The National Council of Psychotherapists
Causes, and Cure
What is Anorexia Nervosa?
Anorexia Nervosa is a disease marked by the pathological fear of weight gain leading to rapid or extreme weight loss. Victims with anorexia restrict or limit their intake of food, as well as their behaviors in life spheres beyond food and eating. As an example, an anorexic young adult refused to go to her roommate's wedding because the ceremony was to take place at precisely the moment when she would need to be eating dinner. She did not have the flexibility to diverge from her daily schedule; and so her life became severely compromised. Another anorexic woman ate the same limited number of foods every day of her life in the same order and in the same amounts; she felt compelled to wear the same few items of clothing as well.
Anorexia is a condition that describes the refusal to eat. It should be noted that the refusal to eat could be based on many different factors. Anorexia nervosa is a condition that implies an effort to resolve emotional problems through the misuse of food. Anorexia, per se, is a term that describes the inability or refusal to eat for reasons that are other than emotional.
Three distinct aspects of eating dysfunction must be in place for your child's behaviors to qualify as a clinical eating disorder.
Who gets anorexia?
Why do people develop anorexia?
Anorexia is caused by the merging of environmental factors in an atmosphere of physiological susceptibility. Children can be born with a predisposition to developing anorexia through genetics and temperament. There has been shown a direct correlation between inherited addictions and the development of clinical eating disorders, including both anorexia and bulimia.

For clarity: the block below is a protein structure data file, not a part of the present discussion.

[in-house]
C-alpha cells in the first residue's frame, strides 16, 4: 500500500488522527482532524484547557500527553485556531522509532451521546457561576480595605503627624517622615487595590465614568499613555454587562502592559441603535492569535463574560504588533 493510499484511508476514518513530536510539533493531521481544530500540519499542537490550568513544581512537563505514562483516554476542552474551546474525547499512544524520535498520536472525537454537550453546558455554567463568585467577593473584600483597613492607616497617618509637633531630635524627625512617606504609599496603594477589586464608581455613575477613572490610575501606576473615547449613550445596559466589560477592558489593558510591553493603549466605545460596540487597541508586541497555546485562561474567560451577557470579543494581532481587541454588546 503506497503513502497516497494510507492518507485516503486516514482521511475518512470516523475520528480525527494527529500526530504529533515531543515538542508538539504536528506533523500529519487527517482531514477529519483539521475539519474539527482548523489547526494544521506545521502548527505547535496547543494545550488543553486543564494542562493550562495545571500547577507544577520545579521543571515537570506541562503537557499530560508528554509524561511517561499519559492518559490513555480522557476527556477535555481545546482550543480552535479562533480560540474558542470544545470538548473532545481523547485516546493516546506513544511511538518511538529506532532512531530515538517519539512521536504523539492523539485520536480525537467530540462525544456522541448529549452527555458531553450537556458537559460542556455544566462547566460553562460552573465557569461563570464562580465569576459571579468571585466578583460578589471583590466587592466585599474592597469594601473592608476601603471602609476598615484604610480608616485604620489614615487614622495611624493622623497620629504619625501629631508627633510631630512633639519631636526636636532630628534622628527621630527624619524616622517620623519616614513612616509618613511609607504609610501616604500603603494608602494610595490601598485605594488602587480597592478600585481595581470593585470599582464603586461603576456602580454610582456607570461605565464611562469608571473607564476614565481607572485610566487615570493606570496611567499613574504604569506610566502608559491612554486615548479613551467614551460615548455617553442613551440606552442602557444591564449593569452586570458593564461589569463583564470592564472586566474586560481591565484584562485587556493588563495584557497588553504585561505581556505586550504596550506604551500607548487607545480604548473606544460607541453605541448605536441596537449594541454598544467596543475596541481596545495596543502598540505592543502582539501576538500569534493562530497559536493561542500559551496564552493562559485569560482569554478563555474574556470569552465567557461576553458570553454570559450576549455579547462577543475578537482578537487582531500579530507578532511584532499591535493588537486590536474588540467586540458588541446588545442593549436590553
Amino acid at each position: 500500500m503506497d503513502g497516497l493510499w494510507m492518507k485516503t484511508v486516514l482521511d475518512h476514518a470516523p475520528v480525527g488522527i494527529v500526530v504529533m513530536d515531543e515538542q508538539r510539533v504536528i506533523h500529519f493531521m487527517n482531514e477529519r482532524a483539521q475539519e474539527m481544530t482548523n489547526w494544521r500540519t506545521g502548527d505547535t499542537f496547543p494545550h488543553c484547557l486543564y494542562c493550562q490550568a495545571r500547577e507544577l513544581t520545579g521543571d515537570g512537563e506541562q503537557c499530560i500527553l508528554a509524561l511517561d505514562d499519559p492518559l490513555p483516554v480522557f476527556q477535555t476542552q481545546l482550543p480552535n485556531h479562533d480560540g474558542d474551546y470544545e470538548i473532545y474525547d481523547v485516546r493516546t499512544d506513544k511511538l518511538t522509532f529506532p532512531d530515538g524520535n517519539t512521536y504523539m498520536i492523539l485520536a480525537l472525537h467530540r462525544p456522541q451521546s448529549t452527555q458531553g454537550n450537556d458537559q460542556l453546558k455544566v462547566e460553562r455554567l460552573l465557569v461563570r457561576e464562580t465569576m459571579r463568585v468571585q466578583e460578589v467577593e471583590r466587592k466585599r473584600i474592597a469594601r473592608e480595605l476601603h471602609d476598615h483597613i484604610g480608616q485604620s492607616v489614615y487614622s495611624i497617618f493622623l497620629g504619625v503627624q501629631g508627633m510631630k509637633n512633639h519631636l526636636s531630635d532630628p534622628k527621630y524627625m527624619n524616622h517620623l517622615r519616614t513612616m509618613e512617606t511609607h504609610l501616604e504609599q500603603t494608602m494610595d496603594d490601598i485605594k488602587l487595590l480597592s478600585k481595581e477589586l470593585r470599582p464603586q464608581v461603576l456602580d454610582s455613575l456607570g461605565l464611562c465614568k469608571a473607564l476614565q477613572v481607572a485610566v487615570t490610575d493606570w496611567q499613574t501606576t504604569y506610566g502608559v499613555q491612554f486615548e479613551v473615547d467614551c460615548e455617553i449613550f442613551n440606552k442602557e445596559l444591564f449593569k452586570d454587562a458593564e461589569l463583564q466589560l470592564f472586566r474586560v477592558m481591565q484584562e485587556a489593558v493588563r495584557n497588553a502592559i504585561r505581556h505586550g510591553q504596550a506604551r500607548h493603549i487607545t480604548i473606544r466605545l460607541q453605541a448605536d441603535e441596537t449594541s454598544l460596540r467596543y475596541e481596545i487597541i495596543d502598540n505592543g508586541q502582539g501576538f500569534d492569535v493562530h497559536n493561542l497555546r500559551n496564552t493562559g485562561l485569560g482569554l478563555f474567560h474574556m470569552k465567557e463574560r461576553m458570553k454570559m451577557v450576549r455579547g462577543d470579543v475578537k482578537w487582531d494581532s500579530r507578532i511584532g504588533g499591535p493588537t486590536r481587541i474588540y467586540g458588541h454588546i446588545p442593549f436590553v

Other predisposing factors that are environmental in nature include the influence of peers and the media, as well as communication and problem solving patterns in the family. The good news is that when children are taught by their parents to recognize feelings so they can address problems and find effective solutions early in life, they will have less of a tendency to need or want to turn to an eating disorder such as anorexia to "solve" their problems for them.
In addition, the nature of one's eating lifestyle (healthy or not so healthy) will have a great influence on whether or not a person may become a victim of extreme, disregulated or dysfunctional eating habits or obesity later in life.
Are parents responsible for causing anorexia?
There is no direct correlation between parenting and anorexia, particularly because genetics play a significant part in disease development. However, parents are largely responsible for shaping a child's attitudes about eating, body image, weight, and weight management and about establishing a healthy eating lifestyle during the growing up years. Parents are their child's best teachers and role models. Most importantly, they are the best observers of their child; through early disease detection, parents can most effectively stack the cards in favor of prevention and a timely and lasting recovery.